Where to Stay
What to Do
Limietberg is a pristine nature reserve tucked away in the Du Toitskloof Mountains, near Paarl. The reserve stretches from Franschhoek in the south, eastwards towards Groot Drakenstein, and northwards as far as Voëlvlei Dam and is a World Heritage Site.
Some 102 000 ha of fynbos-covered mountain slopes, challenging cliffs, and indigenous river valleys make up the Limietberg Nature Reserve. It stretches from Franschhoek in the south, to the Klein Drakenstein mountains in the east and the Elandsberge in the north, and forms part of the greater Boland mountain range. The area is an important water catchment for the Breede and Berg Rivers. The catchment also feeds the Wemmershoek, Stettynskloof and Brandvlei dams.
Limietberg offers a number of beautiful hikes through steep kloofs and deep valleys. Du Toits Peak, at 1 996m, is the highest point within the reserve. Visitors can also visit the many historical sites along the trails, including ancient rock art, a disused manganese mine and the graves of convicts who helped build the Bainskloof Pass.
The reserve gets extremely hot and dry in summer, but in winter the high mountain peaks are capped with snow. When visiting Limietberg, please check the weather forecast, as hikers can get caught in unpredictable and dangerous conditions.
Small antelope, baboon and the occasional caracal and leopard occur. You may also be lucky enough to spot endemic birds such as the Cape sugarbird and the protea canary, as well as the majestic black eagle. Three endemic fish species are increasingly threatened by alien trout fish that were introduced prior to the establishment of the reserve.
Tweede Tol is a perfect spot for picnicking, but to avoid disappointment we suggest you come early, as day visitors are limited to 120 people per day.
To find out more, and for a detailed breakdown of the campsite, download the Limietberg Nature Reserve and Tweede Tol campsite brochure and map below.
How to get there
From Cape Town: Take the Klapmuts/ Wellington turn-off on N1. Turn left and drive for 20km until you get into Wellington. At the third set of traffic lights, turn left into Piet Retief Street and then right at the next set of traffic lights into Church Street. This will lead you into Bainskloof Pass towards Worcester. Tweede Tol will be on your left, about 16km from the Bainskloof Pass signboard, outside Wellington. Drive cautiously as the road through the pass is narrow.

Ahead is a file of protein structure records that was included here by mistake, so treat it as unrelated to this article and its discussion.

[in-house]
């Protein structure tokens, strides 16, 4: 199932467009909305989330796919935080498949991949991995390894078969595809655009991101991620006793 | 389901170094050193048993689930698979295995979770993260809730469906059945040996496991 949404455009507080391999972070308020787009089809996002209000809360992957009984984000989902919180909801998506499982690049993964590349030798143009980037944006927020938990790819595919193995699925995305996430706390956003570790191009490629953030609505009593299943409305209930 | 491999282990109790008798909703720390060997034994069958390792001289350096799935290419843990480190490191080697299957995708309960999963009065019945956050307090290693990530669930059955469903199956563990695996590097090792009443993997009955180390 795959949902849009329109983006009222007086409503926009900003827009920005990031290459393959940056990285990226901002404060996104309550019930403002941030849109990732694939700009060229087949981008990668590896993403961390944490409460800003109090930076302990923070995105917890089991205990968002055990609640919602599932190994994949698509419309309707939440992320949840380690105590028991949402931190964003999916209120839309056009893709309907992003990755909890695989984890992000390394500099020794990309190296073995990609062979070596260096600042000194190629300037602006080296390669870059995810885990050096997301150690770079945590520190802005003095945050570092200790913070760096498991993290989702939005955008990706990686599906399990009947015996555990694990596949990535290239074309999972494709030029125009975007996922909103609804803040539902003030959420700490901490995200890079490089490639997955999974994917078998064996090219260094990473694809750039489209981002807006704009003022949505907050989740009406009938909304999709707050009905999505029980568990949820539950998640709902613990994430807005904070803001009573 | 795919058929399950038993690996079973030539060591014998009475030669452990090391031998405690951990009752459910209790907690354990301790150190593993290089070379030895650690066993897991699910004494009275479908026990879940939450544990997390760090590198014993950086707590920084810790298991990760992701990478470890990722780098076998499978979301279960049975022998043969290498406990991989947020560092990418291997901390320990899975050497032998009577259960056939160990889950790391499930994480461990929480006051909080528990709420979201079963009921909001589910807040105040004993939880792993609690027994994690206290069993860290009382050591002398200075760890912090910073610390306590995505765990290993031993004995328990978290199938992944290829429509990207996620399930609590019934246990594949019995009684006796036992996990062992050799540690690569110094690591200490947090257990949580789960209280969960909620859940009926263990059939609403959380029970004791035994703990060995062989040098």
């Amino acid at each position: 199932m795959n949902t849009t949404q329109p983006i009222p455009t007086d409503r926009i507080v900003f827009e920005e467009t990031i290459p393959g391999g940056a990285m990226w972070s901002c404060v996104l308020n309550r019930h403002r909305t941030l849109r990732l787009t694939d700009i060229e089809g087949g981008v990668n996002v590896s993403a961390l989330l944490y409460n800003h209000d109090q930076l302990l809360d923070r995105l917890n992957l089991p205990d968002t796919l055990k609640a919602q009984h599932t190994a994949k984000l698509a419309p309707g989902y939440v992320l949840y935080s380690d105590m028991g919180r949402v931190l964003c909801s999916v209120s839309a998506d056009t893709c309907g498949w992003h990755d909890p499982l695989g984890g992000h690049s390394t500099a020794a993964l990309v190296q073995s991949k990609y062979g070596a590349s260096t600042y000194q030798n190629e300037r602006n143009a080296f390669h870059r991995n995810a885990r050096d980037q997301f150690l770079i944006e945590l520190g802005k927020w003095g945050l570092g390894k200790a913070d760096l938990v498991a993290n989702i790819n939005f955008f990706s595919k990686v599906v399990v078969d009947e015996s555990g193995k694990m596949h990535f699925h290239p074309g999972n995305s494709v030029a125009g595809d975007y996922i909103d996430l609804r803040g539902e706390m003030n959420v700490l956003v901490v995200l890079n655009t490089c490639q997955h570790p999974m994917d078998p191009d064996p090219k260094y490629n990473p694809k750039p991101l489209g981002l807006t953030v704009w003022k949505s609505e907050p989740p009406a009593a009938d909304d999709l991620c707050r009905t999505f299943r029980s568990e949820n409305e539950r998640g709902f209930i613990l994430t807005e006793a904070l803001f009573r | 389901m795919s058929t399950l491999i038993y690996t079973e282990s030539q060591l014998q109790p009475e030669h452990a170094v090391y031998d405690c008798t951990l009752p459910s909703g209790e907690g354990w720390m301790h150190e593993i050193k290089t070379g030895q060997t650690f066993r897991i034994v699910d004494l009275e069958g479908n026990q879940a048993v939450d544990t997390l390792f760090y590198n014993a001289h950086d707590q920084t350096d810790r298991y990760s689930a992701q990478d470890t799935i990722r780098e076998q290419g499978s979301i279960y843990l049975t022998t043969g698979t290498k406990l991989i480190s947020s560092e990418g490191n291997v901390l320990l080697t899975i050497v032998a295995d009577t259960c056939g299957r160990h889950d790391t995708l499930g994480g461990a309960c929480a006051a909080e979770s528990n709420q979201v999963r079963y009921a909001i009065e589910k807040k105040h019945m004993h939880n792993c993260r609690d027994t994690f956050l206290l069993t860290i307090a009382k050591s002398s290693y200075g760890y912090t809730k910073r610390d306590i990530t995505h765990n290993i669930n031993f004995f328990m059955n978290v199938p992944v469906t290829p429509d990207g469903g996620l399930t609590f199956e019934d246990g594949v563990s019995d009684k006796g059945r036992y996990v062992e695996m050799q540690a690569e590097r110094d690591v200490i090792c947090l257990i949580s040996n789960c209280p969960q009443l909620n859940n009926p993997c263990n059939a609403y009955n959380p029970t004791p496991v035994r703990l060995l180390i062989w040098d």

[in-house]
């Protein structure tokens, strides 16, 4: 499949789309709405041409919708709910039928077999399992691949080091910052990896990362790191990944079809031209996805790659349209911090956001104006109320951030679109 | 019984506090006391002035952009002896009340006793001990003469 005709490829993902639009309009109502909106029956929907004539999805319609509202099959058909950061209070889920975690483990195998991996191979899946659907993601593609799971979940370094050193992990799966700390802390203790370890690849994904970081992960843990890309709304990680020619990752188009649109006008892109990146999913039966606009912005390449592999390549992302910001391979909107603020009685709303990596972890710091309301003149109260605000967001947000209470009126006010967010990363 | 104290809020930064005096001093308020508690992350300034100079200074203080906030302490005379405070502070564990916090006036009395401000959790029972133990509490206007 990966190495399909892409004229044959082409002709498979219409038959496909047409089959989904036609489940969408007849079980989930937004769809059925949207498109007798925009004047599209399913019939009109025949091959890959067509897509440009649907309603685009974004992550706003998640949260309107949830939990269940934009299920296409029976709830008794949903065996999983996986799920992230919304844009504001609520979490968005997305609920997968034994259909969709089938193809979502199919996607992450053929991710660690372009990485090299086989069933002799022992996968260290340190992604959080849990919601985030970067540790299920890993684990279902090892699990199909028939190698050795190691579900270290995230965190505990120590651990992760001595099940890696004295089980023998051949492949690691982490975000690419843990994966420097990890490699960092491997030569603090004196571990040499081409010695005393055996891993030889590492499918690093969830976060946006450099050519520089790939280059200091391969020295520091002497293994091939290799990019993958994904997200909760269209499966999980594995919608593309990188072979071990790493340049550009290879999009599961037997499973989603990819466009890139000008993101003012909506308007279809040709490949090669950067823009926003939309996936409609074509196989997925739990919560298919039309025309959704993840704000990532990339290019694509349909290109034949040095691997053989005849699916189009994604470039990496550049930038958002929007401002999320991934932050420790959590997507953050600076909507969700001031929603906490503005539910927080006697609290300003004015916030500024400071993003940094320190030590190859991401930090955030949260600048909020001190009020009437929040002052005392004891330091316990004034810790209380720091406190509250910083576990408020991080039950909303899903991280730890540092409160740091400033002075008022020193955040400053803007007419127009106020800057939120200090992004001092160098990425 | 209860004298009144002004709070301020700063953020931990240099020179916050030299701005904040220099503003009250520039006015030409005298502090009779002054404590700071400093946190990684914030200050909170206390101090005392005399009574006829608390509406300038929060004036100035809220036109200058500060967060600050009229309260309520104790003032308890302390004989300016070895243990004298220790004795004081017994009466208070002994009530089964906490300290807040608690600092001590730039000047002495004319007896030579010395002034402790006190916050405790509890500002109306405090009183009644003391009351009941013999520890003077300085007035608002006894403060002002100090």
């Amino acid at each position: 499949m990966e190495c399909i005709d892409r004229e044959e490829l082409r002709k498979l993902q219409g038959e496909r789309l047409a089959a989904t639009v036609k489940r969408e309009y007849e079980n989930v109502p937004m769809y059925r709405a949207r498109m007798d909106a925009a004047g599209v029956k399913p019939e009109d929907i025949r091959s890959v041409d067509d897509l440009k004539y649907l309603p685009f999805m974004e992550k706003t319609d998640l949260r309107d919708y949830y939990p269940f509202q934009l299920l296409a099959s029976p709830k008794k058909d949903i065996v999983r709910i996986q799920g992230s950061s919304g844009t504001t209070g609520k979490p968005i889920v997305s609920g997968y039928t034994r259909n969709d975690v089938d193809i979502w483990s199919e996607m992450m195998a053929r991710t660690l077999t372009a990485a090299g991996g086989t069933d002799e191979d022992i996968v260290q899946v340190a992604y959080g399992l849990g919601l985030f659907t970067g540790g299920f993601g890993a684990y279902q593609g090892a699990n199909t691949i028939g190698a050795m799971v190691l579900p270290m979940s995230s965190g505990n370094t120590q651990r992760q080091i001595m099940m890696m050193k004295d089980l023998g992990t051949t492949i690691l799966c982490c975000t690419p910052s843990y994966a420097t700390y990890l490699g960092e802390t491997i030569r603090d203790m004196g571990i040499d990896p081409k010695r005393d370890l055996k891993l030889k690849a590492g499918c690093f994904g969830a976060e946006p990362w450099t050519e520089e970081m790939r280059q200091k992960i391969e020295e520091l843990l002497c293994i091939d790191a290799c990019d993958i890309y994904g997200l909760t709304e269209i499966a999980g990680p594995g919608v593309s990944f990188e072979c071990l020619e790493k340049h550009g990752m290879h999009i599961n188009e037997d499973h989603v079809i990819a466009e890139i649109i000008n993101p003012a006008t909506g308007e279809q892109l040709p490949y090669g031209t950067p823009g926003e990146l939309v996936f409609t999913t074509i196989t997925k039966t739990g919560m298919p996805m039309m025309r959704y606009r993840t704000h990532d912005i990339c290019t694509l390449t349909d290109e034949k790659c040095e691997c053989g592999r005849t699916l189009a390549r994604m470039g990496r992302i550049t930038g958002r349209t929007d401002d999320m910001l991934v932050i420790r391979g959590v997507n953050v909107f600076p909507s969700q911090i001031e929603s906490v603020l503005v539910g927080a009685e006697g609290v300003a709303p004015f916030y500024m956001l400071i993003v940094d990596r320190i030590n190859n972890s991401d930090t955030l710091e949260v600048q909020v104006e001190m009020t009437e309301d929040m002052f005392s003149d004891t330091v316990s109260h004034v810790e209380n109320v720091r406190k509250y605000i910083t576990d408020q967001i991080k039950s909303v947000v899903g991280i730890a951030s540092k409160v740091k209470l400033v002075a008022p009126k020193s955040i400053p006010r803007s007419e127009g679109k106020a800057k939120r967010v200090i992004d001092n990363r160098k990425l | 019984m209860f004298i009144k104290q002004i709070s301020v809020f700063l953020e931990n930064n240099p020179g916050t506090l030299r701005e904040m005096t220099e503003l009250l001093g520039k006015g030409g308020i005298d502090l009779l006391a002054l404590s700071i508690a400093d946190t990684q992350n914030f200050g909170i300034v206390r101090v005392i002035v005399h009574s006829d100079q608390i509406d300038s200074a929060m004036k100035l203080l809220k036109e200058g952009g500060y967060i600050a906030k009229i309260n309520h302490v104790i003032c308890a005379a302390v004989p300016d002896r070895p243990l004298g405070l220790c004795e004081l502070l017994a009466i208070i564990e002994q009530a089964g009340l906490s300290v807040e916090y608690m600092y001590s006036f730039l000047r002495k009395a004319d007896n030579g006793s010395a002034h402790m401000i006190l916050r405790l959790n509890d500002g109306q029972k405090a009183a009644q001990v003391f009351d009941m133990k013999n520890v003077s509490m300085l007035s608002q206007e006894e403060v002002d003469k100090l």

Bainskloof Pass will be accessible to the public from 15th June 2022. Construction activities will continue in the Pass until the end of June 2022 with stop- and- go system in place. Motorists should expect delays. The estimated completion date of the project is the end of June 2022.
The Bainskloof pass is closed from the Wellington side and is only accessible from the Worcester/ Wolseley R43 side. The best route traveling from Cape Town through Paarl through the Huguenot tunnel to Worcester approximately 15 Km turn right toward Rawsonville( Landmark Weight bridge on the left corner) carry on straight (Landmark Wine farm on the right) turn left onto the Slanghoek route and keep straight until you reach the end of the route turn left onto the R43 direction towards Ceres approximately 3 km turn left onto R301 Bainkloof pass keep straight until reached Tweede Tol on the right and side.
Office hours: 08h00–16h00
Please report to reception on arrival. Check-in times for overnight guests, are strictly: 14h00 to 16h00. Note that the Covid-19 related check–in takes at least 15 minutes per guest group.
Tweede Tol Tel: +27 (0)87 087 4145
Limietberg office Tel : +27 (0)21 871 1535
Accommodation and permit bookings Tel: 087 087 8250
Camping from R170 per night and overnight hiking from R130 per night. River rafting, picnicking and day hikes from R50.
Day Access = R50; Overnight fee = R40
Day Access = R30; Overnight fee = R20
Limietberg Nature Reserve Filming
Limietberg Nature Reserve forms part of the Boland mountain range and stretches from Franschhoek in the south towards Groot Drakenstein in the east and northwards as far as the Voëlvlei dam, covering an area of some 117 000 hectares.